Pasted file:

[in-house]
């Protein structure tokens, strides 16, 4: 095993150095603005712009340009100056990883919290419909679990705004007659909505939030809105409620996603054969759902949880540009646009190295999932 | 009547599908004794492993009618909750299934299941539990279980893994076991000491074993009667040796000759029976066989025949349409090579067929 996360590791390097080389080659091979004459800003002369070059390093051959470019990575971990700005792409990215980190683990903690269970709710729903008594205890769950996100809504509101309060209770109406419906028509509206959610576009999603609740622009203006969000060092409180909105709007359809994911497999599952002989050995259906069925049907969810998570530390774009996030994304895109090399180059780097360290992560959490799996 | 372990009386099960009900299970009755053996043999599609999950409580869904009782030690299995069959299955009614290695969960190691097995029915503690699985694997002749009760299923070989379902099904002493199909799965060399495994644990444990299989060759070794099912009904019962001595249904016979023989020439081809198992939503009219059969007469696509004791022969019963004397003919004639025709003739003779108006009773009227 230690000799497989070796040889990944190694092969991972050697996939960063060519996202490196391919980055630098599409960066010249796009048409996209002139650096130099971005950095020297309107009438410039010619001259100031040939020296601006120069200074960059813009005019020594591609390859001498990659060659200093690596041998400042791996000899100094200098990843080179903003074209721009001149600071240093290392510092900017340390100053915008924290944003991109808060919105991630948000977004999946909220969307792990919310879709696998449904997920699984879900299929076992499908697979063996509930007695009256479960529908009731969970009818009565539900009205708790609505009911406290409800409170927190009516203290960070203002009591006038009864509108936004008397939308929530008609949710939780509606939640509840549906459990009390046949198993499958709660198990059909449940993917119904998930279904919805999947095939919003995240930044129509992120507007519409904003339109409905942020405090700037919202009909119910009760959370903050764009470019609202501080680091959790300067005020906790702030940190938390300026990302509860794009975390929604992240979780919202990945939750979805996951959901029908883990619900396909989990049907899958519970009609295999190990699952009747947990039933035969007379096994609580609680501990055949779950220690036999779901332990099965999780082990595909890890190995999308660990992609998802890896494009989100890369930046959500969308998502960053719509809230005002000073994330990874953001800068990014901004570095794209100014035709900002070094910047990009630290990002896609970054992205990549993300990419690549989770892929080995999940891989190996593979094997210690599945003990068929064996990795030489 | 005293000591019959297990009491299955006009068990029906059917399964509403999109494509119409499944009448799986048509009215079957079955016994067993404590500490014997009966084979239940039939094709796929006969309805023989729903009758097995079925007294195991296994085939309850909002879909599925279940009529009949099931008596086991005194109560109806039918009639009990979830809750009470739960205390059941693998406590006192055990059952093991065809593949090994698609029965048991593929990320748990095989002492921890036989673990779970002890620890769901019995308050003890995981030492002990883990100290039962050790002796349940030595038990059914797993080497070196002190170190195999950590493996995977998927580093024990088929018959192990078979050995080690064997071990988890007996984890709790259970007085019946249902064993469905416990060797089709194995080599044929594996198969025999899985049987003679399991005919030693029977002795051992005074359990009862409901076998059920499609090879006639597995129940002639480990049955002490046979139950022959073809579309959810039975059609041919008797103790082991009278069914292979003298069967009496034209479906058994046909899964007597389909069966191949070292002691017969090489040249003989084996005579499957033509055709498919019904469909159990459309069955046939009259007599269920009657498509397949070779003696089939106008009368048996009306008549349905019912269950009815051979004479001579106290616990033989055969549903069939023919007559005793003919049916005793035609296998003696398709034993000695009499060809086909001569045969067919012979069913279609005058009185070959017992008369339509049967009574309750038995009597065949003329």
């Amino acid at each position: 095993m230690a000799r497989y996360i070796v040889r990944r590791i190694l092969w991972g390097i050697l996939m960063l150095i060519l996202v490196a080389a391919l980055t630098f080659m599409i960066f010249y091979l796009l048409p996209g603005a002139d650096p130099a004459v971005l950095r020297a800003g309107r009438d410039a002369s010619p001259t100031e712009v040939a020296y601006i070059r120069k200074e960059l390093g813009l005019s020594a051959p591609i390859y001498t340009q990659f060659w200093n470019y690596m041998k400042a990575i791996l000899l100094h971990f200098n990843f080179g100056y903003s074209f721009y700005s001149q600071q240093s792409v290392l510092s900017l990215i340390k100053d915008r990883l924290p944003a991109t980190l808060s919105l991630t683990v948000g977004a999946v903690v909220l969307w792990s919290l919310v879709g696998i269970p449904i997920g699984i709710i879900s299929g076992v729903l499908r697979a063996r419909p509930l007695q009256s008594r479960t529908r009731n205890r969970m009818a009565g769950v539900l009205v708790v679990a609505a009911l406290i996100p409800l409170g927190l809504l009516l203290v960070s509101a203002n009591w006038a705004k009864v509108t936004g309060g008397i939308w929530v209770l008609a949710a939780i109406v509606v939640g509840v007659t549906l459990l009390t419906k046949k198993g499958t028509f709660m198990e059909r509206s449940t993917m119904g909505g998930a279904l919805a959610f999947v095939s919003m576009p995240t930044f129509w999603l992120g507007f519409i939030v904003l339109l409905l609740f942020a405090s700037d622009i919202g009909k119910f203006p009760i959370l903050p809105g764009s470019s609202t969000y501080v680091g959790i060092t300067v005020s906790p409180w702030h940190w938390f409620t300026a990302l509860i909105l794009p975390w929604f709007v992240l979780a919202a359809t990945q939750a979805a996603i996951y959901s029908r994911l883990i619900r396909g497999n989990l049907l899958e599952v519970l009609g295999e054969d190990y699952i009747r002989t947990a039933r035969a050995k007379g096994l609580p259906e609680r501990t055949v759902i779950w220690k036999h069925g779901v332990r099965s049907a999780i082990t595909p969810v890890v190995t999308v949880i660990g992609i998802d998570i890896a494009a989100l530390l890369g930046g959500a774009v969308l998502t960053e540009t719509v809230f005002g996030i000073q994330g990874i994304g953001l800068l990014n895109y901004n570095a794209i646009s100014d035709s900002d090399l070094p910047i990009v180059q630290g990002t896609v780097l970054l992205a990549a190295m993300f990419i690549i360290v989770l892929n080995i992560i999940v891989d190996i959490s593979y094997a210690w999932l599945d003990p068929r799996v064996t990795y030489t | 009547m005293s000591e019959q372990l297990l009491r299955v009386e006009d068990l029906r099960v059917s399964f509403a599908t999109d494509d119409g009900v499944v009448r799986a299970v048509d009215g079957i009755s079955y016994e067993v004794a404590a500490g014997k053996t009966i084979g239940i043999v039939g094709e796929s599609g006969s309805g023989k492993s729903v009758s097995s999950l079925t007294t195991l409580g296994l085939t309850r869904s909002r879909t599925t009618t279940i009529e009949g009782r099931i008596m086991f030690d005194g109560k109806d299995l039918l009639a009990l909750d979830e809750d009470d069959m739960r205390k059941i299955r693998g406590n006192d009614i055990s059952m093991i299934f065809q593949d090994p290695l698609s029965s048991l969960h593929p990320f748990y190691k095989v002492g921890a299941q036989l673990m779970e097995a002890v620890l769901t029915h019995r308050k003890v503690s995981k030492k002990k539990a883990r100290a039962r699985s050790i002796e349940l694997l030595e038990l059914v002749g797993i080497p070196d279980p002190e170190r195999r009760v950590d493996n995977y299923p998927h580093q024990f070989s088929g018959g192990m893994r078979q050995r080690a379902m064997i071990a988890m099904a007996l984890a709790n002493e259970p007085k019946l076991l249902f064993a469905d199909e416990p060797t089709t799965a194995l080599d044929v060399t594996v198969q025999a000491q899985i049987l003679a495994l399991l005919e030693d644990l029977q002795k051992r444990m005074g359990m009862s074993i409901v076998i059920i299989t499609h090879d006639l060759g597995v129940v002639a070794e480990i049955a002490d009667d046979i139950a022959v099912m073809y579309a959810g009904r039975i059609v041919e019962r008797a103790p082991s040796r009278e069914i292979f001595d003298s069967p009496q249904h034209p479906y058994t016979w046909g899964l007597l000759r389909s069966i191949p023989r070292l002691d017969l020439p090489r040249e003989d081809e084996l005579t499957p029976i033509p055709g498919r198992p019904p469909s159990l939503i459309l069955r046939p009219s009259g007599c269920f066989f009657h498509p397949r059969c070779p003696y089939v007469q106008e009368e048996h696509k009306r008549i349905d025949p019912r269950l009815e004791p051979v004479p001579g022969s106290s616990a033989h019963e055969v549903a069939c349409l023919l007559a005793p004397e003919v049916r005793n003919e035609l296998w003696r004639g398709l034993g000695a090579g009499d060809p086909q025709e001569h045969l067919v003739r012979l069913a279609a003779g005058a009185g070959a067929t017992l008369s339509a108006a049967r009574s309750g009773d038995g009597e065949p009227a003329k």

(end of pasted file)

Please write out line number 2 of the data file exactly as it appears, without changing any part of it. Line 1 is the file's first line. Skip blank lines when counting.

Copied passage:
């Protein structure tokens, strides 16, 4: 095993150095603005712009340009100056990883919290419909679990705004007659909505939030809105409620996603054969759902949880540009646009190295999932 | 009547599908004794492993009618909750299934299941539990279980893994076991000491074993009667040796000759029976066989025949349409090579067929 996360590791390097080389080659091979004459800003002369070059390093051959470019990575971990700005792409990215980190683990903690269970709710729903008594205890769950996100809504509101309060209770109406419906028509509206959610576009999603609740622009203006969000060092409180909105709007359809994911497999599952002989050995259906069925049907969810998570530390774009996030994304895109090399180059780097360290992560959490799996 | 372990009386099960009900299970009755053996043999599609999950409580869904009782030690299995069959299955009614290695969960190691097995029915503690699985694997002749009760299923070989379902099904002493199909799965060399495994644990444990299989060759070794099912009904019962001595249904016979023989020439081809198992939503009219059969007469696509004791022969019963004397003919004639025709003739003779108006009773009227 230690000799497989070796040889990944190694092969991972050697996939960063060519996202490196391919980055630098599409960066010249796009048409996209002139650096130099971005950095020297309107009438410039010619001259100031040939020296601006120069200074960059813009005019020594591609390859001498990659060659200093690596041998400042791996000899100094200098990843080179903003074209721009001149600071240093290392510092900017340390100053915008924290944003991109808060919105991630948000977004999946909220969307792990919310879709696998449904997920699984879900299929076992499908697979063996509930007695009256479960529908009731969970009818009565539900009205708790609505009911406290409800409170927190009516203290960070203002009591006038009864509108936004008397939308929530008609949710939780509606939640509840549906459990009390046949198993499958709660198990059909449940993917119904998930279904919805999947095939919003995240930044129509992120507007519409904003339109409905942020405090700037919202009909119910009760959370903050764009470019609202501080680091959790300067005020906790702030940190938390300026990302509860794009975390929604992240979780919202990945939750979805996951959901029908883990619900396909989990049907899958519970009609295999190990699952009747947990039933035969007379096994609580609680501990055949779950220690036999779901332990099965999780082990595909890890190995999308660990992609998802890896494009989100890369930046959500969308998502960053719509809230005002000073994330990874953001800068990014901004570095794209100014035709900002070094910047990009630290990002896609970054992205990549993300990419690549989770892929080995999940891989190996593979094997210690599945003990068929064996990795030489 | 005293000591019959297990009491299955006009068990029906059917399964509403999109494509119409499944009448799986048509009215079957079955016994067993404590500490014997009966084979239940039939094709796929006969309805023989729903009758097995079925007294195991296994085939309850909002879909599925279940009529009949099931008596086991005194109560109806039918009639009990979830809750009470739960205390059941693998406590006192055990059952093991065809593949090994698609029965048991593929990320748990095989002492921890036989673990779970002890620890769901019995308050003890995981030492002990883990100290039962050790002796349940030595038990059914797993080497070196002190170190195999950590493996995977998927580093024990088929018959192990078979050995080690064997071990988890007996984890709790259970007085019946249902064993469905416990060797089709194995080599044929594996198969025999899985049987003679399991005919030693029977002795051992005074359990009862409901076998059920499609090879006639597995129940002639480990049955002490046979139950022959073809579309959810039975059609041919008797103790082991009278069914292979003298069967009496034209479906058994046909899964007597389909069966191949070292002691017969090489040249003989084996005579499957033509055709498919019904469909159990459309069955046939009259007599269920009657498509397949070779003696089939106008009368048996009306008549349905019912269950009815051979004479001579106290616990033989055969549903069939023919007559005793003919049916005793035609296998003696398709034993000695009499060809086909001569045969067919012979069913279609005058009185070959017992008369339509049967009574309750038995009597065949003329």